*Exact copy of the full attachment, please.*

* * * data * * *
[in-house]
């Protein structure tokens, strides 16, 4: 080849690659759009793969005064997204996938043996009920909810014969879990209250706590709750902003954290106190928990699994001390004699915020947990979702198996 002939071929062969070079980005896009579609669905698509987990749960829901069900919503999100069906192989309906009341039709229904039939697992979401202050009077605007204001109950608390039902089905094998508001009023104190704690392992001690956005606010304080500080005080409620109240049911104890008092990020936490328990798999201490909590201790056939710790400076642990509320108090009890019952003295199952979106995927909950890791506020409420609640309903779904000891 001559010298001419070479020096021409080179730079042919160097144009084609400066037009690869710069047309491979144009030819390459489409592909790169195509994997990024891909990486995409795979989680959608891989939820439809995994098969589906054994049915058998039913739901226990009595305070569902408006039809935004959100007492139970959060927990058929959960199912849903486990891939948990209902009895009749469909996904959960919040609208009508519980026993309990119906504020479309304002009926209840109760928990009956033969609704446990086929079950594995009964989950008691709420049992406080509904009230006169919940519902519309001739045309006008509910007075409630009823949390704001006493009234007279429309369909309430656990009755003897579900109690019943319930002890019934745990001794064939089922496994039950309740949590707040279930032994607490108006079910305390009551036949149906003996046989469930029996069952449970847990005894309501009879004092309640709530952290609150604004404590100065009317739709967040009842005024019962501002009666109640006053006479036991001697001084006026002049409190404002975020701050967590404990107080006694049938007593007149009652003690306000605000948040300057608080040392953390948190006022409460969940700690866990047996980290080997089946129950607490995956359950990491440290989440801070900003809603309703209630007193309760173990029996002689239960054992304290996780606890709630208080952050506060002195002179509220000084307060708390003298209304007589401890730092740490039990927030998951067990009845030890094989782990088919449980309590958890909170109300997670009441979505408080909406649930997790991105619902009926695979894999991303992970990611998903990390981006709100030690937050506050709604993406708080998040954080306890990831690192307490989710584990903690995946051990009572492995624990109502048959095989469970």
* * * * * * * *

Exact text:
[in-house]
């Protein structure tokens, strides 16, 4: 080849690659759009793969005064997204996938043996009920909810014969879990209250706590709750902003954290106190928990699994001390004699915020947990979702198996 002939071929062969070079980005896009579609669905698509987990749960829901069900919503999100069906192989309906009341039709229904039939697992979401202050009077605007204001109950608390039902089905094998508001009023104190704690392992001690956005606010304080500080005080409620109240049911104890008092990020936490328990798999201490909590201790056939710790400076642990509320108090009890019952003295199952979106995927909950890791506020409420609640309903779904000891 001559010298001419070479020096021409080179730079042919160097144009084609400066037009690869710069047309491979144009030819390459489409592909790169195509994997990024891909990486995409795979989680959608891989939820439809995994098969589906054994049915058998039913739901226990009595305070569902408006039809935004959100007492139970959060927990058929959960199912849903486990891939948990209902009895009749469909996904959960919040609208009508519980026993309990119906504020479309304002009926209840109760928990009956033969609704446990086929079950594995009964989950008691709420049992406080509904009230006169919940519902519309001739045309006008509910007075409630009823949390704001006493009234007279429309369909309430656990009755003897579900109690019943319930002890019934745990001794064939089922496994039950309740949590707040279930032994607490108006079910305390009551036949149906003996046989469930029996069952449970847990005894309501009879004092309640709530952290609150604004404590100065009317739709967040009842005024019962501002009666109640006053006479036991001697001084006026002049409190404002975020701050967590404990107080006694049938007593007149009652003690306000605000948040300057608080040392953390948190006022409460969940700690866990047996980290080997089946129950607490995956359950990491440290989440801070900003809603309703209630007193309760173990029996002689239960054992304290996780606890709630208080952050506060002195002179509220000084307060708390003298209304007589401890730092740490039990927030998951067990009845030890094989782990088919449980309590958890909170109300997670009441979505408080909406649930997790991105619902009926695979894999991303992970990611998903990390981006709100030690937050506050709604993406708080998040954080306890990831690192307490989710584990903690995946051990009572492995624990109502048959095989469970």